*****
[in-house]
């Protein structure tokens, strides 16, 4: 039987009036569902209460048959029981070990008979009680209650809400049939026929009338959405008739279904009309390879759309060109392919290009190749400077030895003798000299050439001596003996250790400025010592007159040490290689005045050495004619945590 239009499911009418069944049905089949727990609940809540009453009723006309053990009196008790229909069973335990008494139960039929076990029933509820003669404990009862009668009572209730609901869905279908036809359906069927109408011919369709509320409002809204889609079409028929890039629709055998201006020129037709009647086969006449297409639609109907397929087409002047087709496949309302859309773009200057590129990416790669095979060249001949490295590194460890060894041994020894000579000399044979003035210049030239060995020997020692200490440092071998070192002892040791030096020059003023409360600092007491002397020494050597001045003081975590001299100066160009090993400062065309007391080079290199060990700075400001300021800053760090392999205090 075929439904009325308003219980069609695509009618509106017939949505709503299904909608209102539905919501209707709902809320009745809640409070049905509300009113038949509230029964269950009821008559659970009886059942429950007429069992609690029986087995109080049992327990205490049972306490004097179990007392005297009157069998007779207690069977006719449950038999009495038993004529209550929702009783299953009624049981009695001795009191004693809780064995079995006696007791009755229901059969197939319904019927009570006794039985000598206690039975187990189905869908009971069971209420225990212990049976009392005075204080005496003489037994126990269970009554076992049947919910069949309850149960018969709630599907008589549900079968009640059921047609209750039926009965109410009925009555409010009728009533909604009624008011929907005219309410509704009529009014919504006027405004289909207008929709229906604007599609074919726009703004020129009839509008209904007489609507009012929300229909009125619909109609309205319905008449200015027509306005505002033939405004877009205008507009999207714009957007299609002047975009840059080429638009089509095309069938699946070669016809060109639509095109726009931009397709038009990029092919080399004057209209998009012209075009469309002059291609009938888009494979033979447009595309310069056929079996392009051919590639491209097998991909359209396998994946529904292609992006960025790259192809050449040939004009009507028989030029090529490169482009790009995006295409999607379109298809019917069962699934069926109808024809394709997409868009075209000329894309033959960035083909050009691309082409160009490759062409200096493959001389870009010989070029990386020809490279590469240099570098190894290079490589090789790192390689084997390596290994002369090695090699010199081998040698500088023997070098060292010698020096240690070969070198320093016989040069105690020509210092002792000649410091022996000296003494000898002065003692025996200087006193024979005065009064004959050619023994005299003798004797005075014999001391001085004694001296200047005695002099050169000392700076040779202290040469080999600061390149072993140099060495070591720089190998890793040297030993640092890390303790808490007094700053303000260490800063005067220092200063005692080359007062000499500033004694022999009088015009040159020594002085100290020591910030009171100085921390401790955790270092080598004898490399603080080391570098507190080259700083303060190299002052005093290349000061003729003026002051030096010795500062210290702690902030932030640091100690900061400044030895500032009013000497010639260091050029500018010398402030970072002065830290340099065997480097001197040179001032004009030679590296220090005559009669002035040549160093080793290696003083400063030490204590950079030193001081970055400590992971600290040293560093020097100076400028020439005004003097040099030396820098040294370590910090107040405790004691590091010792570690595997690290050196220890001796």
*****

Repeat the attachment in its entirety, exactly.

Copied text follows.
[in-house]
């Protein structure tokens, strides 16, 4: 039987009036569902209460048959029981070990008979009680209650809400049939026929009338959405008739279904009309390879759309060109392919290009190749400077030895003798000299050439001596003996250790400025010592007159040490290689005045050495004619945590 239009499911009418069944049905089949727990609940809540009453009723006309053990009196008790229909069973335990008494139960039929076990029933509820003669404990009862009668009572209730609901869905279908036809359906069927109408011919369709509320409002809204889609079409028929890039629709055998201006020129037709009647086969006449297409639609109907397929087409002047087709496949309302859309773009200057590129990416790669095979060249001949490295590194460890060894041994020894000579000399044979003035210049030239060995020997020692200490440092071998070192002892040791030096020059003023409360600092007491002397020494050597001045003081975590001299100066160009090993400062065309007391080079290199060990700075400001300021800053760090392999205090 075929439904009325308003219980069609695509009618509106017939949505709503299904909608209102539905919501209707709902809320009745809640409070049905509300009113038949509230029964269950009821008559659970009886059942429950007429069992609690029986087995109080049992327990205490049972306490004097179990007392005297009157069998007779207690069977006719449950038999009495038993004529209550929702009783299953009624049981009695001795009191004693809780064995079995006696007791009755229901059969197939319904019927009570006794039985000598206690039975187990189905869908009971069971209420225990212990049976009392005075204080005496003489037994126990269970009554076992049947919910069949309850149960018969709630599907008589549900079968009640059921047609209750039926009965109410009925009555409010009728009533909604009624008011929907005219309410509704009529009014919504006027405004289909207008929709229906604007599609074919726009703004020129009839509008209904007489609507009012929300229909009125619909109609309205319905008449200015027509306005505002033939405004877009205008507009999207714009957007299609002047975009840059080429638009089509095309069938699946070669016809060109639509095109726009931009397709038009990029092919080399004057209209998009012209075009469309002059291609009938888009494979033979447009595309310069056929079996392009051919590639491209097998991909359209396998994946529904292609992006960025790259192809050449040939004009009507028989030029090529490169482009790009995006295409999607379109298809019917069962699934069926109808024809394709997409868009075209000329894309033959960035083909050009691309082409160009490759062409200096493959001389870009010989070029990386020809490279590469240099570098190894290079490589090789790192390689084997390596290994002369090695090699010199081998040698500088023997070098060292010698020096240690070969070198320093016989040069105690020509210092002792000649410091022996000296003494000898002065003692025996200087006193024979005065009064004959050619023994005299003798004797005075014999001391001085004694001296200047005695002099050169000392700076040779202290040469080999600061390149072993140099060495070591720089190998890793040297030993640092890390303790808490007094700053303000260490800063005067220092200063005692080359007062000499500033004694022999009088015009040159020594002085100290020591910030009171100085921390401790955790270092080598004898490399603080080391570098507190080259700083303060190299002052005093290349000061003729003026002051030096010795500062210290702690902030932030640091100690900061400044030895500032009013000497010639260091050029500018010398402030970072002065830290340099065997480097001197040179001032004009030679590296220090005559009669002035040549160093080793290696003083400063030490204590950079030193001081970055400590992971600290040293560093020097100076400028020439005004003097040099030396820098040294370590910090107040405790004691590091010792570690595997690290050196220890001796």